Predicting New York City’s imminent demise has been a popular pastime for several decades. New York’s prospects appeared particularly gloomy during its brush with bankruptcy in the early 1970s, and cries of doom are being heard once again today. But even before 1972, and even during the recent economic boom, few prophets were very bullish about the future of America’s largest metropolis. Why does New York seem to be forever “going down the tubes”? And is its long-prophesied doom finally at hand?
Well, everything is relative. Urban America is a troubled enterprise everywhere, so the most critical measure of New York’s future is whether the city is losing ground relative to its municipal peers or near peers. By that measure, at least, New York is not going down the tubes. It possesses the strongest municipal economy in the nation, perhaps the strongest in the world. Its economic strengths are precisely in those industries that will increasingly dominate the world economy. Like all central cities in U.S. metropolitan areas, New York continues to lose segments of its economy to its own or other suburbs, but at a lower rate than other large American cities do. What it retains is the “crème de la crème” of urban jobs.
New York’s economy cannot and will not die, even if it continues to be battered by the most egregious external economic shocks, by the social ills that afflict all American cities, and by the mistakes of a well-meaning but disoriented public sector. The question is not whether New York will survive, but will New York thrive?
For the city is subject as never before to entropic social forces that blight the lives of millions of New Yorkers and impose great fiscal burdens on the treasury and taxpayers. Especially sad is the visible decline in the city’s “quality of life,” which owes as much to the city government’s misconceived policies as to the underlying problems they are meant to address. But precisely because so many of New York’s difficulties are self-imposed it has more leeway than most U.S. cities to revive its fortunes. Far less than most cities is New York’s future hostage to forces beyond its control.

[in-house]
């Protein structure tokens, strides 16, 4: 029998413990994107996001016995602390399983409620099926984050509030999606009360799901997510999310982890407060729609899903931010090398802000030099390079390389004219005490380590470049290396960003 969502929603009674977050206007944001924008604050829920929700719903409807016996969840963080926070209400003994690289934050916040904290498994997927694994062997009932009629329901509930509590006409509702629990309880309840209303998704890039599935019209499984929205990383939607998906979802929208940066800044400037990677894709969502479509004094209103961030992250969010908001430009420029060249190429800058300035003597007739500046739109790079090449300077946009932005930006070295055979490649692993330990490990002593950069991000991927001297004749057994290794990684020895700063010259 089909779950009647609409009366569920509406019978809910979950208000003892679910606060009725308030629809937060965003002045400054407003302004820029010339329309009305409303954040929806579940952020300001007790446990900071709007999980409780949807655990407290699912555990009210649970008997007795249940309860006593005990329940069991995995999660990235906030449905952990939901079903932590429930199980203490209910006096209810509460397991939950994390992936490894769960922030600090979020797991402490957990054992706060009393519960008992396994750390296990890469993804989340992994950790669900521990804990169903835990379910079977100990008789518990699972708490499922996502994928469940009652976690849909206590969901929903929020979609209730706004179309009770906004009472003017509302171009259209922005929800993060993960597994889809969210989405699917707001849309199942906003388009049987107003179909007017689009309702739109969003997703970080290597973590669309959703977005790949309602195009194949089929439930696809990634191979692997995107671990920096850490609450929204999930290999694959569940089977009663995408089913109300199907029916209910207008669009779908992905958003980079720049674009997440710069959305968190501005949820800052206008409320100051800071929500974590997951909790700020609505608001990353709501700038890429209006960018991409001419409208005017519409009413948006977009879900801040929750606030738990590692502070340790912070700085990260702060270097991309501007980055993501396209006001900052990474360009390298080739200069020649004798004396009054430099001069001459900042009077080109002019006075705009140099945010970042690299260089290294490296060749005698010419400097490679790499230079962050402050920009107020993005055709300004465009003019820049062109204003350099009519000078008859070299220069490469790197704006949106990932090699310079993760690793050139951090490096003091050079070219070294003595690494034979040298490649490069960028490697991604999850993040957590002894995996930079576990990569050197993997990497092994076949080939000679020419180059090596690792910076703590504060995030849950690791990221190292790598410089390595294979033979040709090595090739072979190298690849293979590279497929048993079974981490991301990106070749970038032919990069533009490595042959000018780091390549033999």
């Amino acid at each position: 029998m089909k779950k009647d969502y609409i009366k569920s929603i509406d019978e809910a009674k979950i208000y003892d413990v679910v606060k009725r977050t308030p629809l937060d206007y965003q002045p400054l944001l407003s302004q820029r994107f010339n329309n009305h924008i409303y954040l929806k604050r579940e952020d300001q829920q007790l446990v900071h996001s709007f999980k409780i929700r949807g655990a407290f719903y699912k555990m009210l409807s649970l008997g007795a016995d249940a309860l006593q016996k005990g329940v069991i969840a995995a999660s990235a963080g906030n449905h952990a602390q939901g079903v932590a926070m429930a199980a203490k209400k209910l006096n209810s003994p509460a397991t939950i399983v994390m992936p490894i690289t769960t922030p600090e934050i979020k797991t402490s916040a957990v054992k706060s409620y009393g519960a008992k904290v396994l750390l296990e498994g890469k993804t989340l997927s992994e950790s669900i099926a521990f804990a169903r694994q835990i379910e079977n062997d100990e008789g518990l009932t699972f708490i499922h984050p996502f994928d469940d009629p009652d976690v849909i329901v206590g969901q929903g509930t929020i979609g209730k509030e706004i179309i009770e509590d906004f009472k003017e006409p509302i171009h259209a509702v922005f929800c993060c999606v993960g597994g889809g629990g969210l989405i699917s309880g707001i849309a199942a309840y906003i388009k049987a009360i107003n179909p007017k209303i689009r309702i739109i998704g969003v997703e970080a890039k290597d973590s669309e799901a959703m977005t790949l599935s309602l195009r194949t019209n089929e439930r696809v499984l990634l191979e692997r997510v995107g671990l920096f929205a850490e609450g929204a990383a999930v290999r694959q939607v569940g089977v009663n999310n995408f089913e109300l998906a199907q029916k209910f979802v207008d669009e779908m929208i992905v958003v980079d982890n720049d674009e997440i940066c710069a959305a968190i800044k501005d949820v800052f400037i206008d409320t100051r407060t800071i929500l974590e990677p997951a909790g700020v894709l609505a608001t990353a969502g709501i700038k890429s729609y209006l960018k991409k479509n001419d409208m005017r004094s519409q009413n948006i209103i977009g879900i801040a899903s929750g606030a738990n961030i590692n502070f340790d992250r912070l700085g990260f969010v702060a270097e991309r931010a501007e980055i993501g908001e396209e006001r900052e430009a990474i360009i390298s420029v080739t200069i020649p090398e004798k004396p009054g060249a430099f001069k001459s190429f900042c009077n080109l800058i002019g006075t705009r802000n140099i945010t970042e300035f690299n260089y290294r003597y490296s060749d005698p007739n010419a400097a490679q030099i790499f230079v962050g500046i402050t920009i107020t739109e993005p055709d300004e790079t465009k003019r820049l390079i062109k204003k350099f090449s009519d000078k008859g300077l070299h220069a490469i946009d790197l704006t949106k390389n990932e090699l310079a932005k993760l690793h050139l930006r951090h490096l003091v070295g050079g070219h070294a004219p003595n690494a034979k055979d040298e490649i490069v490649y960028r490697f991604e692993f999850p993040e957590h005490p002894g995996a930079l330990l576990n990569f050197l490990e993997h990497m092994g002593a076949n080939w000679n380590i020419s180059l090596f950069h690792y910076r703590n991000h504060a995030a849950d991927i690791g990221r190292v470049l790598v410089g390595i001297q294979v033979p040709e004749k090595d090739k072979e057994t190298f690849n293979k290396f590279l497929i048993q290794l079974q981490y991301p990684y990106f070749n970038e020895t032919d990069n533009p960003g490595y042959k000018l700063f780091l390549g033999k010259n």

Urban blight, urban promise
True the city is a “leader” in many urban problems. Even the crime rate, which was previously lower than that of many large American cities (in 1985, New York had half the crime rate of Portland, Oregon), has soared, advancing New York to fourth place in mugging among major cities and right behind Los Angeles in murder, and Detroit in assault. Vagrants, if not actually more numerous here than in most cities, are more visible and threatening to public order. The AIDS crisis, our most frightening health problem, has afflicted New York more severely than any city in the nation, both relatively and in absolute terms.
New York’s general housing quality is well below that of most other cities as measured by extremely low vacancy rates, higher rents at the margin, and the general senility of an aging and crumbling housing stock. The city’s poverty rate is up and rising, more families are breaking up, more teenagers are single parents, more youngsters skip school, more children are abused, neglected, or in foster care, and more babies have become murder victims.
All this might be taken in stride if New York continued to enjoy robust economic growth, with all the attendant effervescence that characterized its yuppie-dominated lifestyle markets from restaurants to real estate. But the recent less-than-rosy economic statistics seem to justify the fears fueled by the stock market crash, which resulted in the loss of 26,000 financial industry jobs, the demise of some of the city’s most venerable department stores, and not least, the collapse of the real estate market.